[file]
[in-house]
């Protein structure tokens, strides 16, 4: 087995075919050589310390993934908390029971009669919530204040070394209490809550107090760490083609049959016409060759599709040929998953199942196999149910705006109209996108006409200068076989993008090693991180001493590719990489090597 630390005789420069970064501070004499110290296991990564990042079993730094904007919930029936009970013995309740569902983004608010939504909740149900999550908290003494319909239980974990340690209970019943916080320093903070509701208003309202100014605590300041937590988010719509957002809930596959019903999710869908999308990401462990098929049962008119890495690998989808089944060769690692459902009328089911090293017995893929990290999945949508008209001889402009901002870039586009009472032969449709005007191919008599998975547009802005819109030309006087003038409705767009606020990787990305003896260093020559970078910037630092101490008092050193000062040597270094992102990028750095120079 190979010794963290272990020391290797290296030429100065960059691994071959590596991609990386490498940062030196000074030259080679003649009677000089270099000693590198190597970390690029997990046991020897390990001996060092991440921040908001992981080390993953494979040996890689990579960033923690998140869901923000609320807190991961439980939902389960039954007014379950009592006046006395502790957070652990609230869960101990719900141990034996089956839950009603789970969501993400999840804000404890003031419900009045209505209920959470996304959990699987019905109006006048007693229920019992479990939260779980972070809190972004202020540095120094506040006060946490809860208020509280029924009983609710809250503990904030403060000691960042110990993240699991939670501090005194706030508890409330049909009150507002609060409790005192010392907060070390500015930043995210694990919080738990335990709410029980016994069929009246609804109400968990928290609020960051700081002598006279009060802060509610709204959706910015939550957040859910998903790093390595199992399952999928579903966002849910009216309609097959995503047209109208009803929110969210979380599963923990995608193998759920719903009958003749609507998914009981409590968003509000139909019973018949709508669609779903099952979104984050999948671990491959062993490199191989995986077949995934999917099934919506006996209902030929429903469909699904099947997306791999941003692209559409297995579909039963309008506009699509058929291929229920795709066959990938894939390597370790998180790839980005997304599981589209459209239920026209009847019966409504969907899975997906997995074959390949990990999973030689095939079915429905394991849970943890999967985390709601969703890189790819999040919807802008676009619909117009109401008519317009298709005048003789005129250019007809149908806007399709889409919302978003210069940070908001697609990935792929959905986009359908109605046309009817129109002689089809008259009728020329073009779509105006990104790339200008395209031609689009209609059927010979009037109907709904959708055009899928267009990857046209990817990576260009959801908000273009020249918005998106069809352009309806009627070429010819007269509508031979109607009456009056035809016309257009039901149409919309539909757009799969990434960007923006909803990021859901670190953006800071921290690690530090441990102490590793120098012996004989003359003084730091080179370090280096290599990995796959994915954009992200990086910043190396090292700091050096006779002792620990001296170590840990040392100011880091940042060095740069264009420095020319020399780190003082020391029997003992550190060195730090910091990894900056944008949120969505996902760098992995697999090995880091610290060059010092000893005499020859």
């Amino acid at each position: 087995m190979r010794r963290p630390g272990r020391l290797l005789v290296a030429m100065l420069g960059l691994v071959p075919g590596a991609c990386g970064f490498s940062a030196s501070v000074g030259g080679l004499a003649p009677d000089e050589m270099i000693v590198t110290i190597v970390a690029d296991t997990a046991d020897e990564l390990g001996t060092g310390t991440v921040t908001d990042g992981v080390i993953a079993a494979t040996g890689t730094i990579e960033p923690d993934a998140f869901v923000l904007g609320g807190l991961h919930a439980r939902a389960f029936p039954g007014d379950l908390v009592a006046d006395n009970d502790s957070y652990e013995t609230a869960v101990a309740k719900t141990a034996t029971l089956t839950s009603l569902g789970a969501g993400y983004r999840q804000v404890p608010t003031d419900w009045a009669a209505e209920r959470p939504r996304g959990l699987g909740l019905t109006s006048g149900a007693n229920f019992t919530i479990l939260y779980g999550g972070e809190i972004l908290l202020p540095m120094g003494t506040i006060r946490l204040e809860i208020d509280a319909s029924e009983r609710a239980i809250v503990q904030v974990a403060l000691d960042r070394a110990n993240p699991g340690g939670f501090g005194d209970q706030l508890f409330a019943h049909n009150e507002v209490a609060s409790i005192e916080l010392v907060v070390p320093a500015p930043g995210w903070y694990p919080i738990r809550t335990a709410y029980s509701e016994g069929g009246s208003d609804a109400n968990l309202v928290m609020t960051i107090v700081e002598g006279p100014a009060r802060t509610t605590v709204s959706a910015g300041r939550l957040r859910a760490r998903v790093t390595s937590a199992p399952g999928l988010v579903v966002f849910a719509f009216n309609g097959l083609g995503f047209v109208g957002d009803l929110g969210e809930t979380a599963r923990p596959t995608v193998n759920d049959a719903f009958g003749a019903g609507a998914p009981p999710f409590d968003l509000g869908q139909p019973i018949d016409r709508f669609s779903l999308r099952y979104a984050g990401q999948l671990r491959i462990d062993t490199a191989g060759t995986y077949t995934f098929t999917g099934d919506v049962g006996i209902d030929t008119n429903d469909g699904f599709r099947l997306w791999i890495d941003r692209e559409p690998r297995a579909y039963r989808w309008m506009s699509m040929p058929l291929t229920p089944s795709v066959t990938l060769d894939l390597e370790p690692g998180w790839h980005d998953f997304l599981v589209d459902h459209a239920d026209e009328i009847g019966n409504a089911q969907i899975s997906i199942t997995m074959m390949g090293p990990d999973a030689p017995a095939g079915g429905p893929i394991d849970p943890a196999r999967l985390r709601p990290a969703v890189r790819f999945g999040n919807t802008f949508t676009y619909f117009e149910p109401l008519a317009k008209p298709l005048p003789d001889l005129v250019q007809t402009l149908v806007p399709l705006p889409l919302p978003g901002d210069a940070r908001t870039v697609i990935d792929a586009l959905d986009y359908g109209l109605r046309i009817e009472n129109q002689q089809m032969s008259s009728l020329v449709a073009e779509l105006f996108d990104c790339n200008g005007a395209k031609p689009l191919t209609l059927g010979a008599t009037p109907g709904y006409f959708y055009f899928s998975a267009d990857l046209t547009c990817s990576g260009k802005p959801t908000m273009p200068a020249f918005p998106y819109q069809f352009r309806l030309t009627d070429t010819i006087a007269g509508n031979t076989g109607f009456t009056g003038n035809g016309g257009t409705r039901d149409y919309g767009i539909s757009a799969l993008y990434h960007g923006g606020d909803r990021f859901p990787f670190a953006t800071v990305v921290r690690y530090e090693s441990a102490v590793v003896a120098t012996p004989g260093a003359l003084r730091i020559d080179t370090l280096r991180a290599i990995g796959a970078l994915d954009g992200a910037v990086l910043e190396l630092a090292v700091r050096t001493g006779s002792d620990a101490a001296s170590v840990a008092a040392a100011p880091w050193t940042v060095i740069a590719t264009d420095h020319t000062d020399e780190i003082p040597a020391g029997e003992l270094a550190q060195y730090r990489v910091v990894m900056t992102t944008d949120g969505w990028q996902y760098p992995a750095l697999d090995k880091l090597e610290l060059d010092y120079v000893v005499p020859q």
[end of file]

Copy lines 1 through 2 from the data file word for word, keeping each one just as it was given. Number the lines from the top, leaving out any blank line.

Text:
[in-house]
């Protein structure tokens, strides 16, 4: 087995075919050589310390993934908390029971009669919530204040070394209490809550107090760490083609049959016409060759599709040929998953199942196999149910705006109209996108006409200068076989993008090693991180001493590719990489090597 630390005789420069970064501070004499110290296991990564990042079993730094904007919930029936009970013995309740569902983004608010939504909740149900999550908290003494319909239980974990340690209970019943916080320093903070509701208003309202100014605590300041937590988010719509957002809930596959019903999710869908999308990401462990098929049962008119890495690998989808089944060769690692459902009328089911090293017995893929990290999945949508008209001889402009901002870039586009009472032969449709005007191919008599998975547009802005819109030309006087003038409705767009606020990787990305003896260093020559970078910037630092101490008092050193000062040597270094992102990028750095120079 190979010794963290272990020391290797290296030429100065960059691994071959590596991609990386490498940062030196000074030259080679003649009677000089270099000693590198190597970390690029997990046991020897390990001996060092991440921040908001992981080390993953494979040996890689990579960033923690998140869901923000609320807190991961439980939902389960039954007014379950009592006046006395502790957070652990609230869960101990719900141990034996089956839950009603789970969501993400999840804000404890003031419900009045209505209920959470996304959990699987019905109006006048007693229920019992479990939260779980972070809190972004202020540095120094506040006060946490809860208020509280029924009983609710809250503990904030403060000691960042110990993240699991939670501090005194706030508890409330049909009150507002609060409790005192010392907060070390500015930043995210694990919080738990335990709410029980016994069929009246609804109400968990928290609020960051700081002598006279009060802060509610709204959706910015939550957040859910998903790093390595199992399952999928579903966002849910009216309609097959995503047209109208009803929110969210979380599963923990995608193998759920719903009958003749609507998914009981409590968003509000139909019973018949709508669609779903099952979104984050999948671990491959062993490199191989995986077949995934999917099934919506006996209902030929429903469909699904099947997306791999941003692209559409297995579909039963309008506009699509058929291929229920795709066959990938894939390597370790998180790839980005997304599981589209459209239920026209009847019966409504969907899975997906997995074959390949990990999973030689095939079915429905394991849970943890999967985390709601969703890189790819999040919807802008676009619909117009109401008519317009298709005048003789005129250019007809149908806007399709889409919302978003210069940070908001697609990935792929959905986009359908109605046309009817129109002689089809008259009728020329073009779509105006990104790339200008395209031609689009209609059927010979009037109907709904959708055009899928267009990857046209990817990576260009959801908000273009020249918005998106069809352009309806009627070429010819007269509508031979109607009456009056035809016309257009039901149409919309539909757009799969990434960007923006909803990021859901670190953006800071921290690690530090441990102490590793120098012996004989003359003084730091080179370090280096290599990995796959994915954009992200990086910043190396090292700091050096006779002792620990001296170590840990040392100011880091940042060095740069264009420095020319020399780190003082020391029997003992550190060195730090910091990894900056944008949120969505996902760098992995697999090995880091610290060059010092000893005499020859």